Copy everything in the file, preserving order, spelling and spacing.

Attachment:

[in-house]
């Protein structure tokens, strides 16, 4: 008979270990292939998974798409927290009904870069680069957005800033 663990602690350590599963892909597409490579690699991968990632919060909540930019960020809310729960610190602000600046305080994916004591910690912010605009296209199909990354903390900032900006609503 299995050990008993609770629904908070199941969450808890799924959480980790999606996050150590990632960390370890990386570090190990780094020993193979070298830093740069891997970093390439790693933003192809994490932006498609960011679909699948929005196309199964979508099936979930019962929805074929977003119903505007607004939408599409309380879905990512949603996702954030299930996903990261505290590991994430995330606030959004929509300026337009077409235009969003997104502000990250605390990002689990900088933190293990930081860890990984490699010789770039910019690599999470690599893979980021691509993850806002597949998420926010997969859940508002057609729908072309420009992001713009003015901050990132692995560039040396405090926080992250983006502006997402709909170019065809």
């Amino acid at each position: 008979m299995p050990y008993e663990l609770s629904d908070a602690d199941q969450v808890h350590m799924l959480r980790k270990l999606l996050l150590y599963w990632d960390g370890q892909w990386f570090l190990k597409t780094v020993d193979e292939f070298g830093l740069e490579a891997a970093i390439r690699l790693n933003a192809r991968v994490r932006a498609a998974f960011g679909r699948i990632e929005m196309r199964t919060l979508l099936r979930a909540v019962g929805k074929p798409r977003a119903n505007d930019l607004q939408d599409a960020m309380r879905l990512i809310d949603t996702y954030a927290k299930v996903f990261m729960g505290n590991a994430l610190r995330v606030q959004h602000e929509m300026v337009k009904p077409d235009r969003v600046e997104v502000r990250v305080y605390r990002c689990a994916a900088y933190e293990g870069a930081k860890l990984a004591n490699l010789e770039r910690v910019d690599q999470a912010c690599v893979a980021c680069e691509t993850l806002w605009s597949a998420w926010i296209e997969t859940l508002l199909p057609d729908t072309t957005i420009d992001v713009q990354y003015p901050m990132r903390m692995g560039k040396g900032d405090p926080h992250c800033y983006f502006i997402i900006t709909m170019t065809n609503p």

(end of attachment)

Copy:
[in-house]
């Protein structure tokens, strides 16, 4: 008979270990292939998974798409927290009904870069680069957005800033 663990602690350590599963892909597409490579690699991968990632919060909540930019960020809310729960610190602000600046305080994916004591910690912010605009296209199909990354903390900032900006609503 299995050990008993609770629904908070199941969450808890799924959480980790999606996050150590990632960390370890990386570090190990780094020993193979070298830093740069891997970093390439790693933003192809994490932006498609960011679909699948929005196309199964979508099936979930019962929805074929977003119903505007607004939408599409309380879905990512949603996702954030299930996903990261505290590991994430995330606030959004929509300026337009077409235009969003997104502000990250605390990002689990900088933190293990930081860890990984490699010789770039910019690599999470690599893979980021691509993850806002597949998420926010997969859940508002057609729908072309420009992001713009003015901050990132692995560039040396405090926080992250983006502006997402709909170019065809």
């Amino acid at each position: 008979m299995p050990y008993e663990l609770s629904d908070a602690d199941q969450v808890h350590m799924l959480r980790k270990l999606l996050l150590y599963w990632d960390g370890q892909w990386f570090l190990k597409t780094v020993d193979e292939f070298g830093l740069e490579a891997a970093i390439r690699l790693n933003a192809r991968v994490r932006a498609a998974f960011g679909r699948i990632e929005m196309r199964t919060l979508l099936r979930a909540v019962g929805k074929p798409r977003a119903n505007d930019l607004q939408d599409a960020m309380r879905l990512i809310d949603t996702y954030a927290k299930v996903f990261m729960g505290n590991a994430l610190r995330v606030q959004h602000e929509m300026v337009k009904p077409d235009r969003v600046e997104v502000r990250v305080y605390r990002c689990a994916a900088y933190e293990g870069a930081k860890l990984a004591n490699l010789e770039r910690v910019d690599q999470a912010c690599v893979a980021c680069e691509t993850l806002w605009s597949a998420w926010i296209e997969t859940l508002l199909p057609d729908t072309t957005i420009d992001v713009q990354y003015p901050m990132r903390m692995g560039k040396g900032d405090p926080h992250c800033y983006f502006i997402i900006t709909m170019t065809n609503p």